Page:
26 December 2022
When Blake was five years old, he suffered a major paediatric stroke and was taken to his local hospital. Once diagnosed, because time is of the essence in these instances, he was immediately transferred to Southampton Children’s Hospital for specialist neurological care.
“I live in Portsmouth with Blake, 8, and his sister Summer-Jayne, 12,” says mum, Racine.
“Growing up, Blake always seemed to be poorly with infections, he struggled with his development, and became more worn out than most children even just doing the simplest of activities.
Many health professionals ran tests, but no answers were found.
Then in 2019, Blake complained of a headache and refused his dinner, and became very sleepy. We were so concerned that we rung 111 for advice, but whilst on the call, Blake made such a blood curdling scream that they immediately sent an ambulance.
We were taken to our local hospital in Portsmouth where in the emergency department, he continued to complain of a severe headache, so they began to run tests. He went downhill very quickly, and after a blood test, he was sedated so they could perform an MRI scan.
Unbelievably this showed that he had a stroke.
I’d never heard of children having strokes before.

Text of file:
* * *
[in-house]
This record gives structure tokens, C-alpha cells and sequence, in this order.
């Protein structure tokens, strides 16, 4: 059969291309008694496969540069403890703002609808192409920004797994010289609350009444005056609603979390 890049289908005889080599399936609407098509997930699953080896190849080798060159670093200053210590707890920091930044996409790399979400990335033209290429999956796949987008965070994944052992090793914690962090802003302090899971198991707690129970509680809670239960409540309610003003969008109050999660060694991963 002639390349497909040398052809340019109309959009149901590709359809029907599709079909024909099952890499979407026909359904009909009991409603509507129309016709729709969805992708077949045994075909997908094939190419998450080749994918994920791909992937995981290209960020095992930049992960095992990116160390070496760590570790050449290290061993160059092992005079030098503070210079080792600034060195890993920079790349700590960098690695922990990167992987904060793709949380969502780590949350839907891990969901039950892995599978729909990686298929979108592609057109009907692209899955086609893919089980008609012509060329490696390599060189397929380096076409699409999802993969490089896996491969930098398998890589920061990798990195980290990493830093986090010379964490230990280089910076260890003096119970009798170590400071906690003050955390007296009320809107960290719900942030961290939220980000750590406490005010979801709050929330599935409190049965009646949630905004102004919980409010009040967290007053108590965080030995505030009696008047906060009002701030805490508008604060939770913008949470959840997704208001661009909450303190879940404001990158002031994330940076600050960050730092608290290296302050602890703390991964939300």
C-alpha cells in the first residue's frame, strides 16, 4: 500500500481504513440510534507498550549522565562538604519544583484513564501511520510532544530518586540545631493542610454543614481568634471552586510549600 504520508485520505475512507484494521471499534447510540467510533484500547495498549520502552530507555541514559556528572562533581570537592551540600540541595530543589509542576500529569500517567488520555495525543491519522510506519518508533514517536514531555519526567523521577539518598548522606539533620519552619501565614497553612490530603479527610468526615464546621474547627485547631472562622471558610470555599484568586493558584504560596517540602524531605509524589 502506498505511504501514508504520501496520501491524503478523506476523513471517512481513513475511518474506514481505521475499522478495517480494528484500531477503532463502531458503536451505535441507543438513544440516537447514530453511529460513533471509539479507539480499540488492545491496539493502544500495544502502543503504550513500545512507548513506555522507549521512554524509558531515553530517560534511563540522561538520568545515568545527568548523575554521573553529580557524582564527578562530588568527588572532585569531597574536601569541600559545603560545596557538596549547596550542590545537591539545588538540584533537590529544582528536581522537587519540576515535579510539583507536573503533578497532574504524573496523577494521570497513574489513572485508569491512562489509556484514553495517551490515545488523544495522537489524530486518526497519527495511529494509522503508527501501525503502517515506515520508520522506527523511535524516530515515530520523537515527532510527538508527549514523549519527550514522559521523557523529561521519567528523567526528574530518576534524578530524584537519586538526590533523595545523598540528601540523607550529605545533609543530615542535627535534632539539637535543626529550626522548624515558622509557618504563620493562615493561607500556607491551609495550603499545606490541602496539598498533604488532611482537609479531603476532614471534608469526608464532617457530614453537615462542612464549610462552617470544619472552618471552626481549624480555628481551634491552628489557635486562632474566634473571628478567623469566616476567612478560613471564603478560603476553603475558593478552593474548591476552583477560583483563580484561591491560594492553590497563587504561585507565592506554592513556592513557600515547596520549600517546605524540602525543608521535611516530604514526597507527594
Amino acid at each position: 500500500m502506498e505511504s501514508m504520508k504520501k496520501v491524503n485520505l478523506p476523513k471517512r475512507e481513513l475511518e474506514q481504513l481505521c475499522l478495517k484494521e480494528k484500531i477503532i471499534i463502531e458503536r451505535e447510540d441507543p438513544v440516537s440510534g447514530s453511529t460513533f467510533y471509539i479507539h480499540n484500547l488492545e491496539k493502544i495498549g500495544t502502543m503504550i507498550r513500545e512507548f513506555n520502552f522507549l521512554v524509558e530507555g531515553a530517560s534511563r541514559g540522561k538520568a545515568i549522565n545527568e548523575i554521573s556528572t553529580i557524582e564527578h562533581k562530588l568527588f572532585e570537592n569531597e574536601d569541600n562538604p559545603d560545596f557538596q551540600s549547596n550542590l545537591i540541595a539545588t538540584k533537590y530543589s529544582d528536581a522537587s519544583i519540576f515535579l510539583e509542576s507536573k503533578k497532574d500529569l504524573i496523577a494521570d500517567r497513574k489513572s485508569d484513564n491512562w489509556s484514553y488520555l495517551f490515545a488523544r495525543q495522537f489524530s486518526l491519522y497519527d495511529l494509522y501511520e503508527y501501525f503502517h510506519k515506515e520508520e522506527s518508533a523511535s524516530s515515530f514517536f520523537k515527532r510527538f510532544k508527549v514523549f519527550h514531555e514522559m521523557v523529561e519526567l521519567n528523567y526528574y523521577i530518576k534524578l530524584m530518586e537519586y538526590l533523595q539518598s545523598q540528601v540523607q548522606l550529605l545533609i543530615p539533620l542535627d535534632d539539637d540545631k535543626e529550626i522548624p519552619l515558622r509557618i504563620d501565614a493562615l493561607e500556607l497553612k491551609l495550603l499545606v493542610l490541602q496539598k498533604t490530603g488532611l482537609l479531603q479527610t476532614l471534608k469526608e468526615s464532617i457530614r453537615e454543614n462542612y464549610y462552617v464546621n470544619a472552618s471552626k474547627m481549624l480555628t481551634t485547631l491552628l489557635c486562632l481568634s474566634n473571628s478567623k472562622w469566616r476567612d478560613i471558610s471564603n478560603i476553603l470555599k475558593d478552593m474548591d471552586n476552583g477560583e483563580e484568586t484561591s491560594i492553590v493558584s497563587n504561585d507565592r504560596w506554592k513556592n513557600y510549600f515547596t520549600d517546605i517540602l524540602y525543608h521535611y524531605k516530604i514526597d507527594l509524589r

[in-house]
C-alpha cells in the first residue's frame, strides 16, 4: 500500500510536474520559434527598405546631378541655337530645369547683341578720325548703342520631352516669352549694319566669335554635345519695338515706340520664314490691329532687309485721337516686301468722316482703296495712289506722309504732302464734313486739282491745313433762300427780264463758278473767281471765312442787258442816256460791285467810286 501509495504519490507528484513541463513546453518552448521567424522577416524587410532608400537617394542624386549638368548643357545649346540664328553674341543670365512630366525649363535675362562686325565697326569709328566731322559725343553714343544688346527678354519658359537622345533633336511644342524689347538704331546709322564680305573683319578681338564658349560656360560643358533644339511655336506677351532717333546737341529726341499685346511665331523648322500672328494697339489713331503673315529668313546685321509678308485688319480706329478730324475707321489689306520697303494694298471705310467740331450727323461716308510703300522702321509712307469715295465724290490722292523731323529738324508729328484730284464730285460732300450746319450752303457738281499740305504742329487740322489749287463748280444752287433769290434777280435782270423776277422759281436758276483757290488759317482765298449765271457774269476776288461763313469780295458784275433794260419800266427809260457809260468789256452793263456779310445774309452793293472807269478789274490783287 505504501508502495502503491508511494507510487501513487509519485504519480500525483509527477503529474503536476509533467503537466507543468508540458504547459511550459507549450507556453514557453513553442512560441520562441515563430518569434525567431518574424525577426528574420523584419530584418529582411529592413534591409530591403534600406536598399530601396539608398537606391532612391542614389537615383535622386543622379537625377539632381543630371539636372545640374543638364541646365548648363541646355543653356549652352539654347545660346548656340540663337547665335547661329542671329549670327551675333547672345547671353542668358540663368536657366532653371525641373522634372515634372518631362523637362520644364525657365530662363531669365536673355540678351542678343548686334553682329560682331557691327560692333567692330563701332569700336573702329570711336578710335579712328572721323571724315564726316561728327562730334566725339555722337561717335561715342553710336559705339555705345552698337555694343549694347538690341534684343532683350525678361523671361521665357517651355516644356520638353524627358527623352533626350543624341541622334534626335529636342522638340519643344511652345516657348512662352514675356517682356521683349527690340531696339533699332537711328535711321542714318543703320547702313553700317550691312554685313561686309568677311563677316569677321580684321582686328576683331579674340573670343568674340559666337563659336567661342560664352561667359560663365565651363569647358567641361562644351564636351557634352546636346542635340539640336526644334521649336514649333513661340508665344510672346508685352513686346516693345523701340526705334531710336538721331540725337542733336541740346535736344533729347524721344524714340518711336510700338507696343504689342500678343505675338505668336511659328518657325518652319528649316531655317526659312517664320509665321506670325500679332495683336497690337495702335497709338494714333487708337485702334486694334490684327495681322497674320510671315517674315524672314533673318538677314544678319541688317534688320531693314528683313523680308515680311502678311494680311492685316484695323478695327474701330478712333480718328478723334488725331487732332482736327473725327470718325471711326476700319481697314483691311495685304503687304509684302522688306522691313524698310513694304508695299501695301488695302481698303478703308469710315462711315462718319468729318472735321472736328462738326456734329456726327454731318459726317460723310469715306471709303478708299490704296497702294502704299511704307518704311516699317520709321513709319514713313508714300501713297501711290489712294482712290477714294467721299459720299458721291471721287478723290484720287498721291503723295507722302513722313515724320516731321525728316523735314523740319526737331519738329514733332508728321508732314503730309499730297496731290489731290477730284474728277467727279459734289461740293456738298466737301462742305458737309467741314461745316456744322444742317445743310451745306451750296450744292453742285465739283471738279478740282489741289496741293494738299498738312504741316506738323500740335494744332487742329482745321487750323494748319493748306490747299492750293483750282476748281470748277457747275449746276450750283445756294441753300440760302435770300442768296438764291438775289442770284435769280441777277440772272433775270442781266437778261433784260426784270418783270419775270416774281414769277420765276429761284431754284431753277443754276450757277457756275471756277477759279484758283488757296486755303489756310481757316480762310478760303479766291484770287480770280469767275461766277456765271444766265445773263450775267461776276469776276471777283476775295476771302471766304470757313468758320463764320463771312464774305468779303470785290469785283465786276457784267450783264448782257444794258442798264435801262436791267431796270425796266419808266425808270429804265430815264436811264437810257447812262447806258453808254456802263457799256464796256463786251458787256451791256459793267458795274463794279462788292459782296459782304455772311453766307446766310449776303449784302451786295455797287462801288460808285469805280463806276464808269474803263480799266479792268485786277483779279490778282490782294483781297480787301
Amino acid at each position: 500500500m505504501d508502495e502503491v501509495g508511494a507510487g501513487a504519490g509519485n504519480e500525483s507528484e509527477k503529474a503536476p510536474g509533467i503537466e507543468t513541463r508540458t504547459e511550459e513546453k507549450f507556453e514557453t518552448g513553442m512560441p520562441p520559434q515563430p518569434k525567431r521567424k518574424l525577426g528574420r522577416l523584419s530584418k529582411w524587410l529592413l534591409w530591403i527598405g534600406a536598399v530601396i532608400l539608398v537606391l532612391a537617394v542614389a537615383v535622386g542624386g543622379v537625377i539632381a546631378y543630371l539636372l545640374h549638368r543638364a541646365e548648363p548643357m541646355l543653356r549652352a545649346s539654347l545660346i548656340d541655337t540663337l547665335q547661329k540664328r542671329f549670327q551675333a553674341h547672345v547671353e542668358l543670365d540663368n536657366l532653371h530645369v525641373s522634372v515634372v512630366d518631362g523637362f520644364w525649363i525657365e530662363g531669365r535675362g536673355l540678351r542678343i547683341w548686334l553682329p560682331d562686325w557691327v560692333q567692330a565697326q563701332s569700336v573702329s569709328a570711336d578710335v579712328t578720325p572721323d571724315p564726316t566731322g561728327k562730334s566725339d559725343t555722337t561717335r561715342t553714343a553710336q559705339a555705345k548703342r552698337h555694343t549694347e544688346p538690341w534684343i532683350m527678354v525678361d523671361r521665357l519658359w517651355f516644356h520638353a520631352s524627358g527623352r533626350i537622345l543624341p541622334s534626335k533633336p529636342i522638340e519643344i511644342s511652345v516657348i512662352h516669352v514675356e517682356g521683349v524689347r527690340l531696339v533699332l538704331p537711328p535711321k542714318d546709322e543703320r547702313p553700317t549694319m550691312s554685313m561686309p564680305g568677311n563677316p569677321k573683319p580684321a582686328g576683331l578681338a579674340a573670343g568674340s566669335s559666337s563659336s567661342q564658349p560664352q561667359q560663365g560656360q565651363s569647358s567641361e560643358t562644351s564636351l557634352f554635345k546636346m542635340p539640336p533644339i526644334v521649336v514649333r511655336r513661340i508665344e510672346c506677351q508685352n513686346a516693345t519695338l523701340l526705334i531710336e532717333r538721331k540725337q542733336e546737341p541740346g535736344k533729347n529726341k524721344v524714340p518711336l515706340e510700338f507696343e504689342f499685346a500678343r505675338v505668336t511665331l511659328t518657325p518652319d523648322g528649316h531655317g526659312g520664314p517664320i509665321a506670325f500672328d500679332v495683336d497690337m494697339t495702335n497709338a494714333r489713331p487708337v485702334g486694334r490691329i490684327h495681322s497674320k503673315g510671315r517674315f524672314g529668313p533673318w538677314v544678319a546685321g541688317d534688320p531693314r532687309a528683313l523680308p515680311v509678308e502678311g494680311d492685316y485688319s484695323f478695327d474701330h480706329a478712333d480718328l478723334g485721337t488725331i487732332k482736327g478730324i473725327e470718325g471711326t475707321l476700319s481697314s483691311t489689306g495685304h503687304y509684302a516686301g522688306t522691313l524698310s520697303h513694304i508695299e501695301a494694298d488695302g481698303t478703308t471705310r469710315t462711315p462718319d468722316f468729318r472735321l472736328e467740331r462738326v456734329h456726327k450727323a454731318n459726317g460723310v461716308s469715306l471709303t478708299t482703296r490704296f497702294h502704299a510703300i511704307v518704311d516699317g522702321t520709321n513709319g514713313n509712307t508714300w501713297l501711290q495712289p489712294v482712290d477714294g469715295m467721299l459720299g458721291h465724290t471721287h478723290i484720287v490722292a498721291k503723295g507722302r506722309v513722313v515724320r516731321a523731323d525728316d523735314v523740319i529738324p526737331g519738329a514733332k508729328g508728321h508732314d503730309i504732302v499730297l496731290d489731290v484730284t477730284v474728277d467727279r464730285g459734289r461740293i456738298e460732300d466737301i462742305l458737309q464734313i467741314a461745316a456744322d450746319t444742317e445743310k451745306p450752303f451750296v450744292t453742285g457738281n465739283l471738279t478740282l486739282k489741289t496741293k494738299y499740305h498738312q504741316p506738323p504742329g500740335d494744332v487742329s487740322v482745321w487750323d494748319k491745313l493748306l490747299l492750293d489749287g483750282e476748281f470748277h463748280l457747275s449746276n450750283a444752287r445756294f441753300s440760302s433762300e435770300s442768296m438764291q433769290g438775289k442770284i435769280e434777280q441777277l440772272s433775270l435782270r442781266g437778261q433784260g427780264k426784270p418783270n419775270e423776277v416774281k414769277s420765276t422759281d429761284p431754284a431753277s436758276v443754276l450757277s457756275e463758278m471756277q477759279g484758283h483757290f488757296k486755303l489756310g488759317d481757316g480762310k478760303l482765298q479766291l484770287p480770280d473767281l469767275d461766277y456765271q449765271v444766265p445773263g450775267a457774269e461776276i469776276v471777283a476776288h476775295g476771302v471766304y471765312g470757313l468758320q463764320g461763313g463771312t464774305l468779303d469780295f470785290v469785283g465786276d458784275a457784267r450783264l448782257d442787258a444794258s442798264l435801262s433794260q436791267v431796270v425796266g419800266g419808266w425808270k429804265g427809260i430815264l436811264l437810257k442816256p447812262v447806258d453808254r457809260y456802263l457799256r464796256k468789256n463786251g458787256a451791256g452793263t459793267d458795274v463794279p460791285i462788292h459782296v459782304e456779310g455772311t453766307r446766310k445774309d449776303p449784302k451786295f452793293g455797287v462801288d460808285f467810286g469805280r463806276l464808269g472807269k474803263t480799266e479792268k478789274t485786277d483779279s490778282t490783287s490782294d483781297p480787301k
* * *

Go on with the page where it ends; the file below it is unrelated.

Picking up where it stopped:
We were transferred to Southampton’s paediatric intensive care unit (PICU) for specialist treatment, and he had a second MRI which indicated he’d had a major stroke.
Doctors worked hard to find the cause of this, and then an angiogram confirmed that Blake had Moyamoya.
This is a rare and progressive circulatory disorder caused by blocked arteries at the base of the skull.
We spent three months on PICU, G2 and G3 wards at Southampton Children’s Hospital, getting him to the point where he needed intensive physiotherapy.
Following the stroke, he had to learn how to eat, speak, and use his right side again.
Blake now is able to walk short distances but has a wheelchair and splints to support the weakness on his right side.
As a result of the stroke, he has developed epilepsy, ADHD, and autism.
Although we brought a different child home to what we went to hospital with, he remains one the strongest people I know, and I am so proud of him.
Blake will remain under the care of Southampton Children’s Hospital and is scheduled for yearly MRI and angiogram tests to closely monitor his condition.
He had his first brain surgery in 2020 at Great Ormond Street Hospital and follow-up surgery in 2021. It is likely he will need more in the future to slow the progression of the Moyamoya.
Running for the hospital
In 2022 I started running the couch to 5k to help with my mental health and fitness.
I was thrilled to complete my first 5k race, and after I saw an advert for the ABP Southampton Marathon, I knew that I had to run my first 10k race for the hospital and the people who helped save my son.
Running is still a challenge for me, but it is nothing compared to what Blake has gone through in the last year.”
Run ABP Southampton Marathon for your hospital
Discover more about running in the ABP Southampton Marathon for Southampton Hospitals Charity. As lead local Charity for the event, you can choose from 5k, 10k, half marathon, or marathon distances. Click here for full information.